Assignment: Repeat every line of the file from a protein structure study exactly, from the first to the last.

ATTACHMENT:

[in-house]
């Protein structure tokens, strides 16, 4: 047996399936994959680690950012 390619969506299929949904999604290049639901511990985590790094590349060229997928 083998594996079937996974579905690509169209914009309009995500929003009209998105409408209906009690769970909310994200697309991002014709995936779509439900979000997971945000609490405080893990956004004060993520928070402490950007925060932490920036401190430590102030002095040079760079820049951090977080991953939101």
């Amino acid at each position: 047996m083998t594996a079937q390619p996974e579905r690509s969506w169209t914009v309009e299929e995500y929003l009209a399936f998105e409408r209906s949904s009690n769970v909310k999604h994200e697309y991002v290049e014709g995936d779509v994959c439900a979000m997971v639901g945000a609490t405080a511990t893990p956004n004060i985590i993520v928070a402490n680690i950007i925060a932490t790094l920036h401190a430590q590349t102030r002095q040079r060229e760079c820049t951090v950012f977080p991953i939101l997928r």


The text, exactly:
[in-house]
């Protein structure tokens, strides 16, 4: 047996399936994959680690950012 390619969506299929949904999604290049639901511990985590790094590349060229997928 083998594996079937996974579905690509169209914009309009995500929003009209998105409408209906009690769970909310994200697309991002014709995936779509439900979000997971945000609490405080893990956004004060993520928070402490950007925060932490920036401190430590102030002095040079760079820049951090977080991953939101």
């Amino acid at each position: 047996m083998t594996a079937q390619p996974e579905r690509s969506w169209t914009v309009e299929e995500y929003l009209a399936f998105e409408r209906s949904s009690n769970v909310k999604h994200e697309y991002v290049e014709g995936d779509v994959c439900a979000m997971v639901g945000a609490t405080a511990t893990p956004n004060i985590i993520v928070a402490n680690i950007i925060a932490t790094l920036h401190a430590q590349t102030r002095q040079r060229e760079c820049t951090v950012f977080p991953i939101l997928r």